His predecessor, Walter Smith, operated with one arm tied behind his back in terms of finance for transfers and had to depend on short-term acquisitions.

The budget for Moyes has been increased but there is no suggestion that the amount available is vast - and on this evidence the squad still needs major surgery.

What the former Preston manager has been able to inject immediately, however, is a steely resolve reflected in early goals from David Unsworth and Duncan Ferguson which sent Fulham to a fifth successive defeat.

This resolve was taken to excess by Thomas Gravesen, whose recklessness earned him only an early bath and left his team-mates with a backs-to-the-wall operation in the second half. Nevertheless, they clung on for victory and Moyes has already begun to stave off relegation fears.

For Everton fans it was a case of greeting the new boss, who in many ways could be considered a younger version of the old one. Moyes, like Smith, is a Glaswegian, more noted for diligence than eloquence, and the tone he sets is decidedly no-nonsense. The problem he has inherited is also the same - a farcical lack of funding for a team with such a huge fan base.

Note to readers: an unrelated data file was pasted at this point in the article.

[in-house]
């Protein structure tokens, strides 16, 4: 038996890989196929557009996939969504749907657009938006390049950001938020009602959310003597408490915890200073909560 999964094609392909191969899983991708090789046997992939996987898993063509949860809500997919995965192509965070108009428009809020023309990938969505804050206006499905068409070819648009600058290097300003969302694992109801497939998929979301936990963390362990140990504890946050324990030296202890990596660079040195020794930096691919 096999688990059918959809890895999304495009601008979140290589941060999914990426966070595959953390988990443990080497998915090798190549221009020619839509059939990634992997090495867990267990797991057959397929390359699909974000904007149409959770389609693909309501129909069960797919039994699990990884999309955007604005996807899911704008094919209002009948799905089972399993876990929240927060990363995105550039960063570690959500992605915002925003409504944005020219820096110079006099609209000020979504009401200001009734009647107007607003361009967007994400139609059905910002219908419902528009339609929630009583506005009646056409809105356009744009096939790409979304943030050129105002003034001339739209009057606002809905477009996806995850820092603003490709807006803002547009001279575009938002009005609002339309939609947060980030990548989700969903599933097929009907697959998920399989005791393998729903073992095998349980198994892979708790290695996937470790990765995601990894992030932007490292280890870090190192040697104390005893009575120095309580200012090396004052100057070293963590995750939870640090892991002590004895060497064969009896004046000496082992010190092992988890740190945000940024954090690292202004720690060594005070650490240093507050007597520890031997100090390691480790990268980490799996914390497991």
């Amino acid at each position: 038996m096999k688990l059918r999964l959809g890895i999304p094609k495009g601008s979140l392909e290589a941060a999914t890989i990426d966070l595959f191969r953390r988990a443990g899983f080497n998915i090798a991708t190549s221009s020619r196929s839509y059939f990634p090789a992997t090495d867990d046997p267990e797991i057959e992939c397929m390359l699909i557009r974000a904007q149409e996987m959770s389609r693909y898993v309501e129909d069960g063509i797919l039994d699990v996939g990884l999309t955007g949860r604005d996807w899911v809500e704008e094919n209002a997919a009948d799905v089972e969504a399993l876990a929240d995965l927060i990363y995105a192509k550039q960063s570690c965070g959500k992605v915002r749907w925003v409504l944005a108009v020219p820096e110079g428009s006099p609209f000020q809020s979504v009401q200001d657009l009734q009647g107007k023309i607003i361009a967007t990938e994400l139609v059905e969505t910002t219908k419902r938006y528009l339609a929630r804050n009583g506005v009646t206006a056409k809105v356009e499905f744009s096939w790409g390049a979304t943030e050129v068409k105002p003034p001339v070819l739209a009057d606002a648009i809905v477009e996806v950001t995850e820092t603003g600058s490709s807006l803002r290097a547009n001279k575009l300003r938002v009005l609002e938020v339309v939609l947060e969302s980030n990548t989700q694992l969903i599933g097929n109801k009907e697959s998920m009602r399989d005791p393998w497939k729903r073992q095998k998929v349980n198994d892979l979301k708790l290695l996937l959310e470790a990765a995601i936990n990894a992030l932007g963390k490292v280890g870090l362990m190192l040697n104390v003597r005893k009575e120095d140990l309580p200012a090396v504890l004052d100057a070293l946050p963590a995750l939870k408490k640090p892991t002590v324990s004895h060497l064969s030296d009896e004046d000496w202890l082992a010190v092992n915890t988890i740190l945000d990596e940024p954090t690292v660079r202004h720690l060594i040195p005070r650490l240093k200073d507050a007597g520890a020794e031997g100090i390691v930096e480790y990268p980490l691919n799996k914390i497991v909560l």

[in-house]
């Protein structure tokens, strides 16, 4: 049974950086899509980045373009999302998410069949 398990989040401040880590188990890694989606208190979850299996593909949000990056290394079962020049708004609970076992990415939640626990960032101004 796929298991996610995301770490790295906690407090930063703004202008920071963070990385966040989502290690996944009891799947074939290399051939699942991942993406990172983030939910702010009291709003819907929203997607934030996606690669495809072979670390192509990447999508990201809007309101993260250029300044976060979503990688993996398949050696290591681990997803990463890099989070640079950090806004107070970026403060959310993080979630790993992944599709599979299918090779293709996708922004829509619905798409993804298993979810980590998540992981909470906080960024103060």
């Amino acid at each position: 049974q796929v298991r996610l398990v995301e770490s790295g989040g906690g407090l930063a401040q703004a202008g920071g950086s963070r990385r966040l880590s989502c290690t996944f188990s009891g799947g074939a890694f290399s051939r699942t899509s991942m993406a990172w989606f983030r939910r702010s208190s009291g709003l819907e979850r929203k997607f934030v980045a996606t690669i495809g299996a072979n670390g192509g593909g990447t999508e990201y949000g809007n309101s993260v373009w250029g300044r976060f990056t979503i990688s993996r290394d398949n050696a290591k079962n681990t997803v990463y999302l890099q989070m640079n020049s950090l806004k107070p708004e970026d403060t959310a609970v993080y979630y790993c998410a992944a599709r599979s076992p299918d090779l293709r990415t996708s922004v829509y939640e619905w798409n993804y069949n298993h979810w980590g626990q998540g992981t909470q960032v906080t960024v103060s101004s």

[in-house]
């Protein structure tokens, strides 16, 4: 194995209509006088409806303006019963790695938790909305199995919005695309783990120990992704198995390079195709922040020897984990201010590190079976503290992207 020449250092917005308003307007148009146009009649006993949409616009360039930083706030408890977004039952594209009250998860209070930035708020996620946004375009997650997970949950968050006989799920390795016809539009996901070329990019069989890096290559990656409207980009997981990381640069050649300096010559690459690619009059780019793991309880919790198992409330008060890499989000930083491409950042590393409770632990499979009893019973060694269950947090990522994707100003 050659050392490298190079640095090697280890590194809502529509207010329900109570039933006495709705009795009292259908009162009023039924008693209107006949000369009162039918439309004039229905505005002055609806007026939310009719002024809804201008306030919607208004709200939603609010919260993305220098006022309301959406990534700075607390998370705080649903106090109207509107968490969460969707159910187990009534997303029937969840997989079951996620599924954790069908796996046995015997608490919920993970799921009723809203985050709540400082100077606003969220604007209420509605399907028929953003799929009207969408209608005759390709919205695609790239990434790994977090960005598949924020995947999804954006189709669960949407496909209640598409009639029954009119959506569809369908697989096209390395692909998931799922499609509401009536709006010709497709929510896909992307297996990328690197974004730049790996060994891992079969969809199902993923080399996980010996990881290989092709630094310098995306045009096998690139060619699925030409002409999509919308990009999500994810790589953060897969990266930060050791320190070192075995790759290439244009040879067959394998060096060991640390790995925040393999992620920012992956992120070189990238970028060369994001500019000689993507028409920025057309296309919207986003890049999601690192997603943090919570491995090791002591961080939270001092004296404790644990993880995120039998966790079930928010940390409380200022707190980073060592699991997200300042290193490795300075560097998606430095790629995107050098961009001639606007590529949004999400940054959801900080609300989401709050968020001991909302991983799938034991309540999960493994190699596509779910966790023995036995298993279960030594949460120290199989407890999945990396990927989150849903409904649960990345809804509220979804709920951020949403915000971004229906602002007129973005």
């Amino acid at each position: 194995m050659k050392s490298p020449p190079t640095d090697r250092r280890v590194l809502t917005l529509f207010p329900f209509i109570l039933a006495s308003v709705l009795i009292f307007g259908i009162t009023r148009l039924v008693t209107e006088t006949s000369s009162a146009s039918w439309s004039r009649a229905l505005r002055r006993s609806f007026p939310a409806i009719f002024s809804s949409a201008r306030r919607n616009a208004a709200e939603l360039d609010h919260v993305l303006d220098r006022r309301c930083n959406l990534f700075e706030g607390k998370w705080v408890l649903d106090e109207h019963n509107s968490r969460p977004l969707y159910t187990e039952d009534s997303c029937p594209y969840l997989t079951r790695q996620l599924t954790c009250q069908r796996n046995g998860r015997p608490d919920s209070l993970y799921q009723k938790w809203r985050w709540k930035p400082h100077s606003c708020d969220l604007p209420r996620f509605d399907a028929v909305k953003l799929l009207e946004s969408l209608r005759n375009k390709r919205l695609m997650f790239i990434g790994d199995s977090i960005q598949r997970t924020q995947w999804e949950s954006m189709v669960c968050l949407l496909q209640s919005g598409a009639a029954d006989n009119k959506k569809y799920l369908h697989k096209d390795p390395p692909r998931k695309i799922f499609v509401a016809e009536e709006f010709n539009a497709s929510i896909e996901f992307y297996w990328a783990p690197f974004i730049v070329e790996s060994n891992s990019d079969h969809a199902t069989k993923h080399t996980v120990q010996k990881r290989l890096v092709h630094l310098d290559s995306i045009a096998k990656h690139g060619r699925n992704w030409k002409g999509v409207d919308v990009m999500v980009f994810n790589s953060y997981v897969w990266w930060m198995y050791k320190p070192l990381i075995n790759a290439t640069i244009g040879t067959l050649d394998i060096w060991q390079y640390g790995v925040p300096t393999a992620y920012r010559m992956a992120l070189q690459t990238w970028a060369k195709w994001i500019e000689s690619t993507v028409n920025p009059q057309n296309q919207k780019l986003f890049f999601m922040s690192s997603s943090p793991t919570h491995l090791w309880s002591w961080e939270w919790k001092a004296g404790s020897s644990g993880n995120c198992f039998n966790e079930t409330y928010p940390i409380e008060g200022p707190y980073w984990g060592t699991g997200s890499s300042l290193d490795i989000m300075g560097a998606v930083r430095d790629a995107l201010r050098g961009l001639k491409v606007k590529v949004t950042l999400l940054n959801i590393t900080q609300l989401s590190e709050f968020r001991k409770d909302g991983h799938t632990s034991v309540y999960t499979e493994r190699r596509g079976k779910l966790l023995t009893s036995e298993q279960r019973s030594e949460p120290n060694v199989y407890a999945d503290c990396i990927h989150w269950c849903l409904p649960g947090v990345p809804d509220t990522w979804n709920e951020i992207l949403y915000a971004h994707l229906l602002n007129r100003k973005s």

The standing ovation afforded to Moyes before the kick-off bore testimony to the passionate hunger for success among the supporters, though the traditional rendition of the theme from Z Cars when the teams emerged from the tunnel continued to give the impression of a club dwelling on past glories.

In introducing Moyes to the crowd, the PA announcer somewhat optimistically promised a "new revolution". Whether the words resulted from mere bravado or genuine belief was debatable, but they certainly proved prophetic. Everton were one up inside 27 seconds.

Ferguson, restored to the side as captain following his umpteenth injury lay-off, flicked on a cross, Tomasz Radzinski knocked the ball back and Unsworth lashed it left-footed past Edwin van der Sar.